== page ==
The Washington Times - March 19, 2013, 02:22PM

C-SPAN first went on the air 34 years ago on Tuesday. And it is of note that viewers of roughly the same age are tuning in to a network where no-frills cameras are trained on lawmakers, policy wonks and pivotal election. Commentary and glitzy package is a minimum.

And therein lies the appeal to the young and restless. The network offers “raw uncut coverage of their political heroes,” says Hart Research pollster Allan Rivlin, who is tracking the growing audience.


Among the 47 million regular C-SPAN viewers, he found that 51 percent are male and 49 percent female; 26 percent are liberal, 31 percent conservative, and 39 percent moderate. Almost half are college graduates.

Viewership is highest, however, among the 18-to-49-year-olds, with 28 percent reporting having watched at least once a week, compared with 19 percent for 50- to 64-year-olds. Twenty-two percent are above age 65.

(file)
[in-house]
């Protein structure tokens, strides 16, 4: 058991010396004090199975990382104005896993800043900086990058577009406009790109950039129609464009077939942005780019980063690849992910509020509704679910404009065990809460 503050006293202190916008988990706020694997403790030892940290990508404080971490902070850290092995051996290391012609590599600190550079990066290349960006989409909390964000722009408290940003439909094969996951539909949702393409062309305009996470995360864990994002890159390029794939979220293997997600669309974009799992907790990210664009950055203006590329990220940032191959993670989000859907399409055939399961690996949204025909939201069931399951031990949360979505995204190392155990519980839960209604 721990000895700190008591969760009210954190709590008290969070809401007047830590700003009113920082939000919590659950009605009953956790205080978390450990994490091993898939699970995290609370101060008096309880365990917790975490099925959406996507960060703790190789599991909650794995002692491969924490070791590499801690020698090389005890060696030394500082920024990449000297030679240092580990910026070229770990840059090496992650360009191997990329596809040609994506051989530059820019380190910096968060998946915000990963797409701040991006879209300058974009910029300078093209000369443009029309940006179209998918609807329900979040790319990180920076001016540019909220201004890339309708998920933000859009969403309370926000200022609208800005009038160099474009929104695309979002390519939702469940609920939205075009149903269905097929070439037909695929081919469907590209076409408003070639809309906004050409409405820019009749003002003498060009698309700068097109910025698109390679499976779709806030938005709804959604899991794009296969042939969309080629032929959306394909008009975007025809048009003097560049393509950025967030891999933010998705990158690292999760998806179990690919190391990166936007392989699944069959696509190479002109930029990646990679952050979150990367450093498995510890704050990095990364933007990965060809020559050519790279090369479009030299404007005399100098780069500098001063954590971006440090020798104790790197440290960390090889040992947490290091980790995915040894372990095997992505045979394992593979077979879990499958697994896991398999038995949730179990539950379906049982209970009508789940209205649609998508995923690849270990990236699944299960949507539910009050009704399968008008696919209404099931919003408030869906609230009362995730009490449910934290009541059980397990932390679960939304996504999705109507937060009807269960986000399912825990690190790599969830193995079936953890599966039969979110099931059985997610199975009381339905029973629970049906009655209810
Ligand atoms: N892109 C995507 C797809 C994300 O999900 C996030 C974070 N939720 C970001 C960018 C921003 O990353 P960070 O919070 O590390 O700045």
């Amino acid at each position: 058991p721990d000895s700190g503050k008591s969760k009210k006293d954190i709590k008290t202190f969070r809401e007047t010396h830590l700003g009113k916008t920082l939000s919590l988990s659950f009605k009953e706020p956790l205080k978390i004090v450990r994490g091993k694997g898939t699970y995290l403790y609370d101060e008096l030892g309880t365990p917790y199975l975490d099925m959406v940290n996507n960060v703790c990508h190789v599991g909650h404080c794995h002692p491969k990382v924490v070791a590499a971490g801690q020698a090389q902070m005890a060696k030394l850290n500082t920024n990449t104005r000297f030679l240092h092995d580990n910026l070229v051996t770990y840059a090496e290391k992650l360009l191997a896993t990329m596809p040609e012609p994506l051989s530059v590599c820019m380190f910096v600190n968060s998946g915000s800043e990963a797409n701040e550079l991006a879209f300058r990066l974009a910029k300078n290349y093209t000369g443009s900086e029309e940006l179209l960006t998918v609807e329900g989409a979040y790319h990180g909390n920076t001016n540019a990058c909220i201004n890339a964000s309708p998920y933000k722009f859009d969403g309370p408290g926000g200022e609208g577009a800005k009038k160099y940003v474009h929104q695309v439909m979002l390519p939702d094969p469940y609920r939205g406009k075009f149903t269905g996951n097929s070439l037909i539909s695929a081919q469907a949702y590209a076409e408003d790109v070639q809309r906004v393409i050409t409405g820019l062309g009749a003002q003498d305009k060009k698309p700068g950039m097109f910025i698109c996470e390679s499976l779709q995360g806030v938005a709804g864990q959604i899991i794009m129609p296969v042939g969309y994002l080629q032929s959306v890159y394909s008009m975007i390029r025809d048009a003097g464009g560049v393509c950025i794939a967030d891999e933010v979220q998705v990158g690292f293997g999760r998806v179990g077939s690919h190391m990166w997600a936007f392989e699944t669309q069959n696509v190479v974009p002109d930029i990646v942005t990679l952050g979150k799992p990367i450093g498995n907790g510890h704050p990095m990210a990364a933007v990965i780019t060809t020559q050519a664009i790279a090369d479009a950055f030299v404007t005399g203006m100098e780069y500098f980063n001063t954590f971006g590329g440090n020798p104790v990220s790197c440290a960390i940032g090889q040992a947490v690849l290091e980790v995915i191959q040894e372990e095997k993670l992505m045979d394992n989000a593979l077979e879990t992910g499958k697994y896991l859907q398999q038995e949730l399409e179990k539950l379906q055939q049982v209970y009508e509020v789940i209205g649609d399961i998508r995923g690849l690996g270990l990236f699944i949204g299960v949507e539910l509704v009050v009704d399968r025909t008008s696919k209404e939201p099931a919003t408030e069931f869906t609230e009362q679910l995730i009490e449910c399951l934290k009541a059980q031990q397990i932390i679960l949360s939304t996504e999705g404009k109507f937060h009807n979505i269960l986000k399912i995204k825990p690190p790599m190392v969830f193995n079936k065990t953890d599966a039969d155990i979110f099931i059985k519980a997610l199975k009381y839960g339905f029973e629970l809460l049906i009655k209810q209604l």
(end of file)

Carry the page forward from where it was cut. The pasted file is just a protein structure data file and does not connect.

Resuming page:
“This growth in C-SPAN viewership, especially among the youngest groups, is surprising in this time of generalized media fragmentation,” Mr. Rivlin observes. “But it is not so mysterious in that C-SPAN offers the emerging group of information free-agents access to the raw uncut coverage of their political heroes, and sometimes perhaps their villains, they can then share on blogs and social networks.”

Among other things, 43 percent have watched their member of Congress or home state U.S. Senator on C-SPAN. More than a third have written or e-mailed their local lawmaker.Nearly a third report share the network’s videos by uploading or linking them to a Web site.

The survey of 1,229 U.S. adults was conducted Jan. 10-17 and released Tuesday.